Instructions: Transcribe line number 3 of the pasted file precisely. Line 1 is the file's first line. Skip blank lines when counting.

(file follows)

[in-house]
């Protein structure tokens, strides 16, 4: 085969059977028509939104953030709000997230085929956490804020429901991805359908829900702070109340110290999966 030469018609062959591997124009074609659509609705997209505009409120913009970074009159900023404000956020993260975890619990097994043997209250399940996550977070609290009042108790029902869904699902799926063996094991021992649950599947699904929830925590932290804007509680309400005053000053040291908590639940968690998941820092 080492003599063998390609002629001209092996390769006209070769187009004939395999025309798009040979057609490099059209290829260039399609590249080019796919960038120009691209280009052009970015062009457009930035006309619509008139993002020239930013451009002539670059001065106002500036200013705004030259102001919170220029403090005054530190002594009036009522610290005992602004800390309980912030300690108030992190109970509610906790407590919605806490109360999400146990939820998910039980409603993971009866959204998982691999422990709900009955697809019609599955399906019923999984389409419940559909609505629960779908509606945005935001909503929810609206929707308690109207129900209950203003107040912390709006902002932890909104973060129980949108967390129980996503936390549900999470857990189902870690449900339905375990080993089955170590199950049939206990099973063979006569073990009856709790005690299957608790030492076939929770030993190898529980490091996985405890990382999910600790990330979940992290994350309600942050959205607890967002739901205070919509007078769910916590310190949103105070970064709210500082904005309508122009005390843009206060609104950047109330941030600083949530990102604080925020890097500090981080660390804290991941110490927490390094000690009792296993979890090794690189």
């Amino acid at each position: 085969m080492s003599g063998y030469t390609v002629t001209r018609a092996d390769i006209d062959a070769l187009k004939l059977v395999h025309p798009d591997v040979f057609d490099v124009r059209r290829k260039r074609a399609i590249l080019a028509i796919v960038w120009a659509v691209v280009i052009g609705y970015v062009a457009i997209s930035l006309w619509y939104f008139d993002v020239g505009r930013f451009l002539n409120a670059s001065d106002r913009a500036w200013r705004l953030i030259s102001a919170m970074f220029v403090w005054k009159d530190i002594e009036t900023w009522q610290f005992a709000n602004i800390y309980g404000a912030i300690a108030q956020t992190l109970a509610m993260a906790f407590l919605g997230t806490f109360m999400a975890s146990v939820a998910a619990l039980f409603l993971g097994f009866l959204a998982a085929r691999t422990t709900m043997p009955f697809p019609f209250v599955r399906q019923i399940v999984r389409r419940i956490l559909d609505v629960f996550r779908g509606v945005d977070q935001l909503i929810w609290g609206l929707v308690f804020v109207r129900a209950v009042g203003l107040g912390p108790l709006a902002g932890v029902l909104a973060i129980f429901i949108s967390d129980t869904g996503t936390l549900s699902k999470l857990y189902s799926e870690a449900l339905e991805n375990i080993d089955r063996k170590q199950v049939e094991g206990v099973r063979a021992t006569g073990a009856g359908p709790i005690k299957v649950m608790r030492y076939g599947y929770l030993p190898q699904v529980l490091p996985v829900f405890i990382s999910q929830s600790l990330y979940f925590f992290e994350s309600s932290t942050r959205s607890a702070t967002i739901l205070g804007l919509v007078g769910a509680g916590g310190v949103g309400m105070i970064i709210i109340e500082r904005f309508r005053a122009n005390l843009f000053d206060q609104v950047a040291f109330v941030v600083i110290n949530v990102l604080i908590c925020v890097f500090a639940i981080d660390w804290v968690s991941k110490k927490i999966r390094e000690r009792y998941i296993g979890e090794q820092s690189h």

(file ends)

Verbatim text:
């Amino acid at each position: 085969m080492s003599g063998y030469t390609v002629t001209r018609a092996d390769i006209d062959a070769l187009k004939l059977v395999h025309p798009d591997v040979f057609d490099v124009r059209r290829k260039r074609a399609i590249l080019a028509i796919v960038w120009a659509v691209v280009i052009g609705y970015v062009a457009i997209s930035l006309w619509y939104f008139d993002v020239g505009r930013f451009l002539n409120a670059s001065d106002r913009a500036w200013r705004l953030i030259s102001a919170m970074f220029v403090w005054k009159d530190i002594e009036t900023w009522q610290f005992a709000n602004i800390y309980g404000a912030i300690a108030q956020t992190l109970a509610m993260a906790f407590l919605g997230t806490f109360m999400a975890s146990v939820a998910a619990l039980f409603l993971g097994f009866l959204a998982a085929r691999t422990t709900m043997p009955f697809p019609f209250v599955r399906q019923i399940v999984r389409r419940i956490l559909d609505v629960f996550r779908g509606v945005d977070q935001l909503i929810w609290g609206l929707v308690f804020v109207r129900a209950v009042g203003l107040g912390p108790l709006a902002g932890v029902l909104a973060i129980f429901i949108s967390d129980t869904g996503t936390l549900s699902k999470l857990y189902s799926e870690a449900l339905e991805n375990i080993d089955r063996k170590q199950v049939e094991g206990v099973r063979a021992t006569g073990a009856g359908p709790i005690k299957v649950m608790r030492y076939g599947y929770l030993p190898q699904v529980l490091p996985v829900f405890i990382s999910q929830s600790l990330y979940f925590f992290e994350s309600s932290t942050r959205s607890a702070t967002i739901l205070g804007l919509v007078g769910a509680g916590g310190v949103g309400m105070i970064i709210i109340e500082r904005f309508r005053a122009n005390l843009f000053d206060q609104v950047a040291f109330v941030v600083i110290n949530v990102l604080i908590c925020v890097f500090a639940i981080d660390w804290v968690s991941k110490k927490i999966r390094e000690r009792y998941i296993g979890e090794q820092s690189h």